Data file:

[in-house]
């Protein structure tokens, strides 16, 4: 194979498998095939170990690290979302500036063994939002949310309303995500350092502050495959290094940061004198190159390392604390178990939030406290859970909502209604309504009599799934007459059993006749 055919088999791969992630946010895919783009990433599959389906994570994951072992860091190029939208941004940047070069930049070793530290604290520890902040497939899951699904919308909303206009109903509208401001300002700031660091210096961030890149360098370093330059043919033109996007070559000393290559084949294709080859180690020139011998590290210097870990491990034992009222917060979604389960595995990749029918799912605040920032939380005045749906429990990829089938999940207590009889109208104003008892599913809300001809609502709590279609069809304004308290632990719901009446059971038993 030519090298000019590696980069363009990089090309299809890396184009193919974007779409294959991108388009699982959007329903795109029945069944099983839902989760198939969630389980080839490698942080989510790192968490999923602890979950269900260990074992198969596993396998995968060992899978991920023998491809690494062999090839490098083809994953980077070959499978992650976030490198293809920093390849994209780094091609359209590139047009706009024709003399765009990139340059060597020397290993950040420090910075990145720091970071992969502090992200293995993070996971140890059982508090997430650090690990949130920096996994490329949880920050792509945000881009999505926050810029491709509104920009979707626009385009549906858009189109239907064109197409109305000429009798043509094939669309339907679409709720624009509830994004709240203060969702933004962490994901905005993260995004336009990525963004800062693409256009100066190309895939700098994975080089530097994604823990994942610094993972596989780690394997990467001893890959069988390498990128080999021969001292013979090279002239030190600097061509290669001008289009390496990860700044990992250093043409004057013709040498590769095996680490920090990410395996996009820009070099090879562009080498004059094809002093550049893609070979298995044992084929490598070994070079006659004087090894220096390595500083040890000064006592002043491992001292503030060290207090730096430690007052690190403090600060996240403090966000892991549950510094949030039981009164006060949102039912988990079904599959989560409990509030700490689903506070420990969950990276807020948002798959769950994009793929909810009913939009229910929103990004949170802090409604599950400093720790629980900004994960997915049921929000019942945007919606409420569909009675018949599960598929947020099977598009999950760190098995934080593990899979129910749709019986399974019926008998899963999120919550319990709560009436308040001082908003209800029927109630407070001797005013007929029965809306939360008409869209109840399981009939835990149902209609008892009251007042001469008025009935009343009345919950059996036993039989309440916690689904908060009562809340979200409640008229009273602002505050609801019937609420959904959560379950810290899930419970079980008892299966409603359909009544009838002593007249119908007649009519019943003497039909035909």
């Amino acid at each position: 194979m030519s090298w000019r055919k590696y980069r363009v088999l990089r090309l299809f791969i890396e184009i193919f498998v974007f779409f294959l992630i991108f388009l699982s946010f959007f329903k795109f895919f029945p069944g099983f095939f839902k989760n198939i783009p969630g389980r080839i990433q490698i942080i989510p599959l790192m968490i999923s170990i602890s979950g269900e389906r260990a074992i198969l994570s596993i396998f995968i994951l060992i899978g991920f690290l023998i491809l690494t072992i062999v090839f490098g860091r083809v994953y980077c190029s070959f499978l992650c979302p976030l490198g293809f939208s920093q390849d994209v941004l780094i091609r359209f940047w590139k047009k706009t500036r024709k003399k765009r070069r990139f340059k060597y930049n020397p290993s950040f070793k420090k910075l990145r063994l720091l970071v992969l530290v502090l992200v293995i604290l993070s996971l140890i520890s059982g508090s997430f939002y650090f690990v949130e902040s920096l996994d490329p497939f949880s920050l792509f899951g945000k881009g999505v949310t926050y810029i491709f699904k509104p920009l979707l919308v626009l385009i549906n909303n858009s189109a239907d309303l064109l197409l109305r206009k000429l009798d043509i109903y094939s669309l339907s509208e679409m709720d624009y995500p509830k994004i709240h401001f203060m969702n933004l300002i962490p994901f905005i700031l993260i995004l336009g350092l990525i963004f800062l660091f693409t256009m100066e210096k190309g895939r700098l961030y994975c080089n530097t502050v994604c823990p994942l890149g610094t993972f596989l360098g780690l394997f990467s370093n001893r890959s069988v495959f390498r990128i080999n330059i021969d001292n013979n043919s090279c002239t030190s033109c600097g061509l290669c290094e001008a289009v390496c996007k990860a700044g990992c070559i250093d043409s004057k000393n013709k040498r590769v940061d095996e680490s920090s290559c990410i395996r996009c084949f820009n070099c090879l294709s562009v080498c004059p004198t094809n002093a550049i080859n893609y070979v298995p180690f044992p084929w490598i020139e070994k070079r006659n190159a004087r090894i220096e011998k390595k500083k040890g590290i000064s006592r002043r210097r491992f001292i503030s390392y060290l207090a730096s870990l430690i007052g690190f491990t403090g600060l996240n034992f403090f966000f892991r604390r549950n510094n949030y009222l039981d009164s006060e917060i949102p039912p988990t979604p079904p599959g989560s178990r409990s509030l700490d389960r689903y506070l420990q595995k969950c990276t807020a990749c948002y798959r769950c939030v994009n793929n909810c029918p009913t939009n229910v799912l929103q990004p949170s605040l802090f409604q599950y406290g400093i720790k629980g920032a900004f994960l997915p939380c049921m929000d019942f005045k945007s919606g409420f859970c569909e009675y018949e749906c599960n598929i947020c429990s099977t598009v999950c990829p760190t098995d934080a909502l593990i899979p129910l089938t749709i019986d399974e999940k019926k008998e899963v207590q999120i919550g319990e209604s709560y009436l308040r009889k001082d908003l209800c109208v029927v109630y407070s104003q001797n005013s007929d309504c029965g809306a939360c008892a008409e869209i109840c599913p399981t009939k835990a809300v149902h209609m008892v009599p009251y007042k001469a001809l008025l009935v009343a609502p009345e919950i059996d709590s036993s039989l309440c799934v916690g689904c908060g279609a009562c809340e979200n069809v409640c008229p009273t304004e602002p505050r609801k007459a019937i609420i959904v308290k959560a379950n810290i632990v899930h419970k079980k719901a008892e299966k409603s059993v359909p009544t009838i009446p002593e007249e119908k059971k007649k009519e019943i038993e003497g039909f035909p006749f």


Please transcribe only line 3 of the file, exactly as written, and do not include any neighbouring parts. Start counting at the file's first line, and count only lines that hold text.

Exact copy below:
């Amino acid at each position: 194979m030519s090298w000019r055919k590696y980069r363009v088999l990089r090309l299809f791969i890396e184009i193919f498998v974007f779409f294959l992630i991108f388009l699982s946010f959007f329903k795109f895919f029945p069944g099983f095939f839902k989760n198939i783009p969630g389980r080839i990433q490698i942080i989510p599959l790192m968490i999923s170990i602890s979950g269900e389906r260990a074992i198969l994570s596993i396998f995968i994951l060992i899978g991920f690290l023998i491809l690494t072992i062999v090839f490098g860091r083809v994953y980077c190029s070959f499978l992650c979302p976030l490198g293809f939208s920093q390849d994209v941004l780094i091609r359209f940047w590139k047009k706009t500036r024709k003399k765009r070069r990139f340059k060597y930049n020397p290993s950040f070793k420090k910075l990145r063994l720091l970071v992969l530290v502090l992200v293995i604290l993070s996971l140890i520890s059982g508090s997430f939002y650090f690990v949130e902040s920096l996994d490329p497939f949880s920050l792509f899951g945000k881009g999505v949310t926050y810029i491709f699904k509104p920009l979707l919308v626009l385009i549906n909303n858009s189109a239907d309303l064109l197409l109305r206009k000429l009798d043509i109903y094939s669309l339907s509208e679409m709720d624009y995500p509830k994004i709240h401001f203060m969702n933004l300002i962490p994901f905005i700031l993260i995004l336009g350092l990525i963004f800062l660091f693409t256009m100066e210096k190309g895939r700098l961030y994975c080089n530097t502050v994604c823990p994942l890149g610094t993972f596989l360098g780690l394997f990467s370093n001893r890959s069988v495959f390498r990128i080999n330059i021969d001292n013979n043919s090279c002239t030190s033109c600097g061509l290669c290094e001008a289009v390496c996007k990860a700044g990992c070559i250093d043409s004057k000393n013709k040498r590769v940061d095996e680490s920090s290559c990410i395996r996009c084949f820009n070099c090879l294709s562009v080498c004059p004198t094809n002093a550049i080859n893609y070979v298995p180690f044992p084929w490598i020139e070994k070079r006659n190159a004087r090894i220096e011998k390595k500083k040890g590290i000064s006592r002043r210097r491992f001292i503030s390392y060290l207090a730096s870990l430690i007052g690190f491990t403090g600060l996240n034992f403090f966000f892991r604390r549950n510094n949030y009222l039981d009164s006060e917060i949102p039912p988990t979604p079904p599959g989560s178990r409990s509030l700490d389960r689903y506070l420990q595995k969950c990276t807020a990749c948002y798959r769950c939030v994009n793929n909810c029918p009913t939009n229910v799912l929103q990004p949170s605040l802090f409604q599950y406290g400093i720790k629980g920032a900004f994960l997915p939380c049921m929000d019942f005045k945007s919606g409420f859970c569909e009675y018949e749906c599960n598929i947020c429990s099977t598009v999950c990829p760190t098995d934080a909502l593990i899979p129910l089938t749709i019986d399974e999940k019926k008998e899963v207590q999120i919550g319990e209604s709560y009436l308040r009889k001082d908003l209800c109208v029927v109630y407070s104003q001797n005013s007929d309504c029965g809306a939360c008892a008409e869209i109840c599913p399981t009939k835990a809300v149902h209609m008892v009599p009251y007042k001469a001809l008025l009935v009343a609502p009345e919950i059996d709590s036993s039989l309440c799934v916690g689904c908060g279609a009562c809340e979200n069809v409640c008229p009273t304004e602002p505050r609801k007459a019937i609420i959904v308290k959560a379950n810290i632990v899930h419970k079980k719901a008892e299966k409603s059993v359909p009544t009838i009446p002593e007249e119908k059971k007649k009519e019943i038993e003497g039909f035909p006749f």